Self-guided sheep hunts

Self-guided Sheep Hunts

A remote Alaskan experience unlike any other

Dall’s Sheepl Description

Dall’s Sheep (Ovis dalli dalli) inhabit the mountain ranges of Alaska. These white creatures are most notable for the males’ massive curled horns. Females (known as ewes) also grow horns, but there are shorter and more slender, and only slightly curve. Rams tend to resemble ewes and remain in ewe groups until they reach two years of age. After that, continued horn growth makes the males easy to recognize. Horns grow steadily during spring, summer and early fall. In late fall or winter, horn growth slows and eventually stops. This start-and-stop growth results in a pattern of rings, called annuli, which are spaced along the length of the horn. A sheep’s age can be determined by counting the annuli. Rams are considered old at about 12 years, although reams as old as 16 have been harvested on rare occasion. Ewes have been known to reach 19 years but their ability to reproduce diminished at about 13 or older. For more information on basic Dall’s sheep biology, visit the Dall Sheep Species Profile at

Alaska sheep hunt
Range and Habitat

Dall’s sheep are found in rugged mountains throughout Alaska and western Canada (see map on page 3). They are generally high country animals but sometime are found below timberline. Dall’s sheep are found in relatively dry country and frequent a special combination of open alpine ridges, meadows, and steep slopes with extremely rugged escape terrain in the immediate vicinity. When danger approaches they flee to rocks and crags to elude pursuers. They use ridges, meadows, and steep slopes for feeding and resting. In winter they rely on areas of dry, light snow that is blown away by winds to reveal underlying vegetation. Because winter habitat is limited, winter hope ranges are generally smaller than summer home ranges. The extent and location of winter habitats largely determines seasonal movements of Dall’s sheep. Winter range food availability is likely a limiting factor in sheep populations.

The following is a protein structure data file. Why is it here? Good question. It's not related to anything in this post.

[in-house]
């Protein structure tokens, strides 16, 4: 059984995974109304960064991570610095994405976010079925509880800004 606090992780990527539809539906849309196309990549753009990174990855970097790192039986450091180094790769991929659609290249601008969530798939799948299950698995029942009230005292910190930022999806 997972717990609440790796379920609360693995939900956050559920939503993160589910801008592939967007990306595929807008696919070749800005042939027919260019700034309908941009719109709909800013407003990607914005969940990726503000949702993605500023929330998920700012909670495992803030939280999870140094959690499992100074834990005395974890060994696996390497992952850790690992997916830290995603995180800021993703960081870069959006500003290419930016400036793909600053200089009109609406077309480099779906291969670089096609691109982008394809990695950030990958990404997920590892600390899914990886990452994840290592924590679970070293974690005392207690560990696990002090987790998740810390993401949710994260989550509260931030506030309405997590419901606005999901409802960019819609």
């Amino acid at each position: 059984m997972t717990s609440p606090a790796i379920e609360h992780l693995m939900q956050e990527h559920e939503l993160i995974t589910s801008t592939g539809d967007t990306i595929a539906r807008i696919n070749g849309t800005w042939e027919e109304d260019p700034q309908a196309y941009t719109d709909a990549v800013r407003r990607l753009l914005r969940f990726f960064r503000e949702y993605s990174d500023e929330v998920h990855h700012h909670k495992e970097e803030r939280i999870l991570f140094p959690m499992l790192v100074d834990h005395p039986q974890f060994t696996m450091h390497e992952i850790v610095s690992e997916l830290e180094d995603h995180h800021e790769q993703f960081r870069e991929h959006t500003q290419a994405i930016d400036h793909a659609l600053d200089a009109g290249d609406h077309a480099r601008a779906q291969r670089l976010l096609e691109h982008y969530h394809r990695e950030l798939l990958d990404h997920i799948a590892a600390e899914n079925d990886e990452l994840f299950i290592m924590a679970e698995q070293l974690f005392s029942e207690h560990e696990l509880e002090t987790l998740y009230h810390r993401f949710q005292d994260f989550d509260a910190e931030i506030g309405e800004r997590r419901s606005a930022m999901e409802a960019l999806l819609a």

Alaska Dall sheep hunting


Dall’s sheep are primarily grazers and utilize a wide variety of alpine forbs, grasses and sedges. Their diets vary seasonally and by location. During summer, food is abundant, and the sheep consume a wide variety of plants (research on diet shows that some populations of sheep utilize more than 100 species of plants). Their winter diet is much more limited and consists primarily of dry, frozen grass and sedge stems available when snow is blown off the winter ranges. Some populations eat significant amounts of lichen and moss during winter. Many Dall’s sheep populations visit natural mineral licks where they obtain essential mineral nutrients, especially during the spring..

Male Dall Sheep

Growth and reproduction

Lambs are generally born between mid-May and mid-June. As lambing time approaches, ewes seek solitude and protection from predators in the most rugged cliffs available. Lambs have a fully functional rumen by midsummer and begin feeding on vegetation within a week after birth but many ewes still nurse lambs into the spring of the following year. Ewes typically have their first lamb at three or four lamb’s life are precarious. About 50percent of lamb mortality occurs in the first 30 to 45 days of life when they are most vulnerable.

Adult rams live in bands which remain segregated from ewe groups for most of the year. They interact during the rut which occurs from mid-November to mid-December. The horn clashing that rams are so well known for is not a result of fighting over ewes, but is a means of establishing dominance hierarchy among male sheep. These clashes take place throughout the year on an occasional basis, but occur more frequently just before the rut when rams are moving among the ewes and may meet unfamiliar rams of similar horn size.

Climate change